“ ‘limits the application of the law to present condition, and leaves no room or opportunity for an increase in the numbers of the class by future growth or development ․” ’ ․ “In deciding whether a statute legitimately classifies, the court must consider the actual probability that others will come under the act's operation. If the prospect is merely theoretical, and not probable, the act is special legislation.”53
The landowners do not dispute the possibility that the State of Nebraska could enter into future interstate compacts with adjoining states relating to rivers other than the Republican, but based upon the legislative history of L.B. 701, they argue that it is improbable that this would occur.
The introducer's statement of intent states that L.B. 701 was intended to “[p]rovide a way to guarantee that Nebraska stays in compliance with the ․ Compact ․ with Kansas on an annual basis” and that the legislation would be restricted “to the Republican River Basin using appropriate open class language.”54 In introducing amendments to the bill, counsel for the Natural Resources Committee noted that the bonding authority of natural resources districts “is restricted to those districts that are subject to an interstate compact consisting of three or more states, which at this time is the Republic[an] River Basin only.”55 In testimony before the committee, a special counsel to the attorney general stated:
First, while everyone has talked about [how] this applies to the Republican River[,] and in fact the [Republican NRD's] are the only ones that currently qualify, this is, as written, an open class. All it takes is for the state to negotiate a compact with two other states over water in order for this provision to then apply ․ to have that apply to them. That's potentially the South Platte, the North Platte, the Missouri River are all potential candidates, so it is an open class and satisfies the constitutional prohibition against special legislation. But to paraphrase Senator Wehrbein in a debate over the Southeastern Dairy Compact a couple of years ago, no Legislature in its right mind would ever enter into a compact again in this day and age. So I think, while it is an open class, I think we're confident it will be a[sic] Republican River that benefits from this.56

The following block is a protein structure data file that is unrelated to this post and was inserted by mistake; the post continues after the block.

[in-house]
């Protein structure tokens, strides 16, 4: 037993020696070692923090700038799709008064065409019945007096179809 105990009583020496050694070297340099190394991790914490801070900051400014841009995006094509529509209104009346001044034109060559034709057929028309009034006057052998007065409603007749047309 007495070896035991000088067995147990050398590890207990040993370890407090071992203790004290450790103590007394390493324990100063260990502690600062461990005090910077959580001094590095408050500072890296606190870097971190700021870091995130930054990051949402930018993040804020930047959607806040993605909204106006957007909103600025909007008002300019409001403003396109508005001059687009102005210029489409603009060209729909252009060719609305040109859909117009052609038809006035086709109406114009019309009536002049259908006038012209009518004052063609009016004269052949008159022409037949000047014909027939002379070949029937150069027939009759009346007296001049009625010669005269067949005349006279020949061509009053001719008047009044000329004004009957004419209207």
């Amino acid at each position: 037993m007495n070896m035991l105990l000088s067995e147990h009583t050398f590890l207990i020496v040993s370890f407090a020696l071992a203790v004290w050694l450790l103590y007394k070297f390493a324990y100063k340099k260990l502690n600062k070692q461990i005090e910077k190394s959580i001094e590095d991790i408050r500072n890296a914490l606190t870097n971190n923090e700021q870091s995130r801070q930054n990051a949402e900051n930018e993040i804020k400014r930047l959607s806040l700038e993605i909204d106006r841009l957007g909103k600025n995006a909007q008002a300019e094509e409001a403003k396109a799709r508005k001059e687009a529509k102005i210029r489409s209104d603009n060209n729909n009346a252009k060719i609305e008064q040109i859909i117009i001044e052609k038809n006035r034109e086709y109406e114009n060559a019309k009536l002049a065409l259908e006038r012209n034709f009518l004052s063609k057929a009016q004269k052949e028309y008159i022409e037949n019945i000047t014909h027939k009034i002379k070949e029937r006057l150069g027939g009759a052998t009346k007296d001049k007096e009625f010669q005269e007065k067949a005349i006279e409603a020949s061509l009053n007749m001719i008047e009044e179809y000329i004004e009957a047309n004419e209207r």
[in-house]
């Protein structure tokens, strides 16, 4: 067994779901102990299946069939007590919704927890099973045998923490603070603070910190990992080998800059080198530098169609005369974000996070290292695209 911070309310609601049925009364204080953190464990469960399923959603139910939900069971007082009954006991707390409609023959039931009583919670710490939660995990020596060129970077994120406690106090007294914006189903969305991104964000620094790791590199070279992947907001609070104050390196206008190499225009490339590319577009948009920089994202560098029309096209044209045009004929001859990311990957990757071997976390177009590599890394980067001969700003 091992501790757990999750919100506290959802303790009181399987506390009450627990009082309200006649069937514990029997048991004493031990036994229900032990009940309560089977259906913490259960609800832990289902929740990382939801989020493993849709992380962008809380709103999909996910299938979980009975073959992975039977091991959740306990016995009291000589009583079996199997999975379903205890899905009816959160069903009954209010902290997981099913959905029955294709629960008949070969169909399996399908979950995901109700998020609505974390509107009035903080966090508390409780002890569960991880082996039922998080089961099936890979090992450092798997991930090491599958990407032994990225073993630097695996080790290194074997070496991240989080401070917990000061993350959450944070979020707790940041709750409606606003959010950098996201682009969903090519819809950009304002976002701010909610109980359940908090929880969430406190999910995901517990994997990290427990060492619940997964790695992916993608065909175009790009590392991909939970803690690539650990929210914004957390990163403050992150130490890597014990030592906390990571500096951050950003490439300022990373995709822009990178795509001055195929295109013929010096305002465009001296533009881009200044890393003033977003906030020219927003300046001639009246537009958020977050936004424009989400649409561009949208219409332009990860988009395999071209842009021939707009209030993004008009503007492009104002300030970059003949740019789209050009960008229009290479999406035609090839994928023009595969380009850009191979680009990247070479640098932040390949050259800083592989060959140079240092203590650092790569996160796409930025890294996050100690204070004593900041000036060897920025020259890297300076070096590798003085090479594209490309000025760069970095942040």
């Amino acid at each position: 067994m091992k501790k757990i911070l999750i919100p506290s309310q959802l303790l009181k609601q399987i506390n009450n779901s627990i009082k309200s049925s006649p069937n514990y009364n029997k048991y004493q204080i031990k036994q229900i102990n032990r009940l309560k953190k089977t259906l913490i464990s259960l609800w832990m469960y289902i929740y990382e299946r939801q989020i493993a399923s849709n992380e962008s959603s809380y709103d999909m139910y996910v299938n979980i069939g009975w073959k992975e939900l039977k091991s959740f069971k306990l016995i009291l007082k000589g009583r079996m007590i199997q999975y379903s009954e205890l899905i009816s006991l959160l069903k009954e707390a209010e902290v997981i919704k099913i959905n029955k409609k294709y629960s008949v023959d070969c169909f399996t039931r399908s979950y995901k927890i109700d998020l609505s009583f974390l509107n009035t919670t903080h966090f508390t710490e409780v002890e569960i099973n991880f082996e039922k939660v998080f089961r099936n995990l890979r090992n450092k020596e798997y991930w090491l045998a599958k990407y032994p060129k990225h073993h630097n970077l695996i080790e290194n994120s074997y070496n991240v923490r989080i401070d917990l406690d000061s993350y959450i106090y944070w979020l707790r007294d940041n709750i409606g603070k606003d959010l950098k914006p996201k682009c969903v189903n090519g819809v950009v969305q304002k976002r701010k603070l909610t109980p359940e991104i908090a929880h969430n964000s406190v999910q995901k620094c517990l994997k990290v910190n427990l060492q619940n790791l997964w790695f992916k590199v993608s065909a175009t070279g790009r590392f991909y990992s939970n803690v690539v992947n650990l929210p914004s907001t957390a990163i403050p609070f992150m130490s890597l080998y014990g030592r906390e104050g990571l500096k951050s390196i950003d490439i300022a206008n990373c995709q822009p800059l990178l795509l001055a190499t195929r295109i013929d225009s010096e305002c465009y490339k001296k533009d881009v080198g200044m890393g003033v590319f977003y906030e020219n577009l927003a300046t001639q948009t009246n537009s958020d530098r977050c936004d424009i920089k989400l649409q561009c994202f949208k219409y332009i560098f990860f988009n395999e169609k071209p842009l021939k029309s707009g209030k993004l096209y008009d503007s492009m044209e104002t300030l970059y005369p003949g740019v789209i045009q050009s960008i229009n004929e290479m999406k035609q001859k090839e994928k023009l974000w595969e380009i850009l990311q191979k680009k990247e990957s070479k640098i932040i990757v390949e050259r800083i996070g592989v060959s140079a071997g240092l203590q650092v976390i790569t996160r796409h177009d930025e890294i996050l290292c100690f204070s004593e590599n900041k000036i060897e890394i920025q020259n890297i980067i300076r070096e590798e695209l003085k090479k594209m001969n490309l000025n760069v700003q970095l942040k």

During the floor debate, the introducer of L.B. 701 noted:
And right now, this is mostly focused on the [C]ompact and mostly where you have a three-state compact and it's the only three-state compact that we have. And I'm sure there won't be anyone in the future that will want to enter into another three-state compact. I think Senator Christensen outlined it quite well in his opening remarks and when he went on the history of when the compact started. It had to be done back in the early 40s. And the reason for that was so that the federal government would go in and build some of those dams and reservoirs in there. And they had to have the three states on the Republican River agree to it because at that time that river did run through three states, starting in Colorado, Kansas, Nebraska, and back into Kansas again. So that was, I think, part of the focus has been to try and narrow it down so that at the present time this amendment and this LB701 and everything directs most of the bonding authority and the authority that we're giving the [natural resources districts] at the present time and the [Republican NRD's] in the Republican River project and agreement. So I think that's one of the concerns, that we tried to narrow it down so it didn't affect a lot of areas in the state․ But for the most part, this was strictly focused and drafted so that we could do some work, try to solve the problems that are going on with the Republican [NRD's], and what we can do to bring Nebraska in compliance with Kansas and on some of our surface water issues going down the Republican River. 57